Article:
There are stores and restaurants I will go to especially for their artisan cheese, but it hadn't occurred to me that I could make my own. Claudia Lucero's One-Hour Cheese is an eye opener! I can easily make my own paneer and string cheese? A prerelease copy of Lucero's book has been passed around our office and made a few field trips home with employees so we could try out the ridiculously easy recipes. Each recipe has roughly 8 to 24 accompanying photos that finely detail the process of cheesemaking. Yes, 8 to 24 photos per recipe! How amazing is that? To make it all even easier, Lucero also puts out DIY cheese kits. And it must be said: Ms. Lucero is a Portlander!

Caprese Salad
Coworker Aubrey made this wonderful Caprese salad with


Handpicked: New Cookbooks for April

April's newly released cookbooks represent the cusp of winter/spring by featuring both cozy comfort foods to keep us warm in these still-cool weeks and fresh-from-the-garden veggies ahead of harvest season.

Warming up my kitchen with a French Provincial flair is From Scratch by Laurence Laurendon. This has a winning combination of simple, hardy recipes and a DIY approach. There is a distinct lack of fussiness, even dry-curing your own ham seems doable. Most recipes are represented with storage options, so you'll have some time to get out in the yard, work up an appetite, then get back in your kitchen later to enjoy such delights as mason-jarred ratatouille or (my favorite) yogurt with apricot jam.

Another comfort-food cookbook rocking my kitchen this April: Tina Nordstrom's Scandinavian Cooking. Dare I call this a perfect cookbook? Every recipe has a personal, chatty, helpful introduction, and almost all are accompanied by a beautiful photo illustration. Kitchen tips are scattered throughout. Oddly, not all recipes are Scandinavian. I think of this more as a collection of Nordstrom's favorite recipes, most of them Swedish but with tacos and tempura tossed in as ...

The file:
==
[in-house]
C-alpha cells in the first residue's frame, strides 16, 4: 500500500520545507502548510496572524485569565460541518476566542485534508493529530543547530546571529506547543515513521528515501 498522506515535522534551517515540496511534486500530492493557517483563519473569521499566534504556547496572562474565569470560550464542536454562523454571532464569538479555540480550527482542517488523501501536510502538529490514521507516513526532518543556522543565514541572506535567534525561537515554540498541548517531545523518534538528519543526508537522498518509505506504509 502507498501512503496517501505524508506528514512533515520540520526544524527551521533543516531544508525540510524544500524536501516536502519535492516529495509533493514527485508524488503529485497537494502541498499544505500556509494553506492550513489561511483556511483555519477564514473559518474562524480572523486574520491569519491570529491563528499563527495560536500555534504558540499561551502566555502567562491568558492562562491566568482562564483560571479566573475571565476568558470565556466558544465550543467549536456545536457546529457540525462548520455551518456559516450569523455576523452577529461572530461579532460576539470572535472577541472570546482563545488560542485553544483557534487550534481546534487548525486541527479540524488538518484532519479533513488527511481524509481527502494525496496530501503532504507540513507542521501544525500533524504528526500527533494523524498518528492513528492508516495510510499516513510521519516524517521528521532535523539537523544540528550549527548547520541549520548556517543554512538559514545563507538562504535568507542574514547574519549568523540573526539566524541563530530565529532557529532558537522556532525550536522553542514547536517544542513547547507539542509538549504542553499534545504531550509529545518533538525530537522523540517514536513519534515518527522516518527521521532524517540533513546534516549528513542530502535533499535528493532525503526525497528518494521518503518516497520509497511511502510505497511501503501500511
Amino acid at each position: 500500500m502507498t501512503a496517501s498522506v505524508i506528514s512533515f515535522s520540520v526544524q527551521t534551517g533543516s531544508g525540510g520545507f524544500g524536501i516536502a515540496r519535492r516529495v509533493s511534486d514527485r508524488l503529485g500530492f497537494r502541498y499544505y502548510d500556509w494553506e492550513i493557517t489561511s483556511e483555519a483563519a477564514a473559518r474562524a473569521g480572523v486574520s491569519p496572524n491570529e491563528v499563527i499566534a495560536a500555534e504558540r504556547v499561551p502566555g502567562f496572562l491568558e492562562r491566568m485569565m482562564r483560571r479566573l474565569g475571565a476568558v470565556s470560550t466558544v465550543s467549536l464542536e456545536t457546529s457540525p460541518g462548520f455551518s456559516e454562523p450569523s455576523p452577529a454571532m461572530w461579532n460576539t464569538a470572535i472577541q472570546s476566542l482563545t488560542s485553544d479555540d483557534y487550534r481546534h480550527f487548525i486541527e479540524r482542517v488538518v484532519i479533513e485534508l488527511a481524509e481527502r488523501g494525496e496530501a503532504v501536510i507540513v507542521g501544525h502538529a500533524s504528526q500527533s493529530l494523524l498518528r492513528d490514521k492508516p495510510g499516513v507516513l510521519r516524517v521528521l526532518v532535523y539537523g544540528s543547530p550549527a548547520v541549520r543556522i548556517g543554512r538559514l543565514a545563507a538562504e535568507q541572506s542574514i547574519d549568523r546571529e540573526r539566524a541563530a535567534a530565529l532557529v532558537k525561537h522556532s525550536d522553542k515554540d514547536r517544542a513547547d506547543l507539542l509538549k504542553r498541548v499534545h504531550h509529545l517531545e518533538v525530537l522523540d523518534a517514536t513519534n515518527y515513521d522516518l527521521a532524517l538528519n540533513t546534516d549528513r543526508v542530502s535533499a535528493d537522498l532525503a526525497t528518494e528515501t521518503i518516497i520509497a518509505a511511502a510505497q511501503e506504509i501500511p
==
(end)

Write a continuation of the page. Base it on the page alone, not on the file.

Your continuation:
Citizen Canine

Citizen Canine is a very readable account of our fur-babies, a passionate ode to pets as well as a dispassionate historical view of animals in our human world. It's not just about dogs, but cats and all the other nonhumans we've invited into our homes.

Salt Sugar Fat

A fascinating look into the fast food industry. Moss does a creditable job of remaining unbiased while exposing the unhealthy backroom politics of big-brand marketing. An informative and startling read, this book will be a reference title for years to come.

New Best Recipe

New Best Recipe is a teacher to the new cook and a mentor to the experienced. I can whip up a gourmet meal out of recipes in my head, but I can get stumped by having to make gravy. For years this has been my go-to book when faced with the complexities of gravy, pot roast, and how to hard-boil an egg. My copy of NBR has the hallmarks of a well-loved cookbook: it's grubby, greasy, and falls open at the most used pages.

The Eye of Minds (Morality Doctrine #1)

The Eye of Minds is a modern tale about a teenage hero (and his friends) on a high-stakes, pressure-cooker quest. The gamer girl in me wants to live in Dashner's hopped-up, tricked-out virtual reality world, no matter how deadly and insane the adventure may be.

Knitting Yarns: Writers on Knitting

Knitting: it's not just for Madame Defarge. Authors as varied as Andre DuBus III, Sue Grafton, and Ann Patchett share essays on the passion and magic of knitting. Put those needles down, grab a cuppa, and settle in for an inspiring read.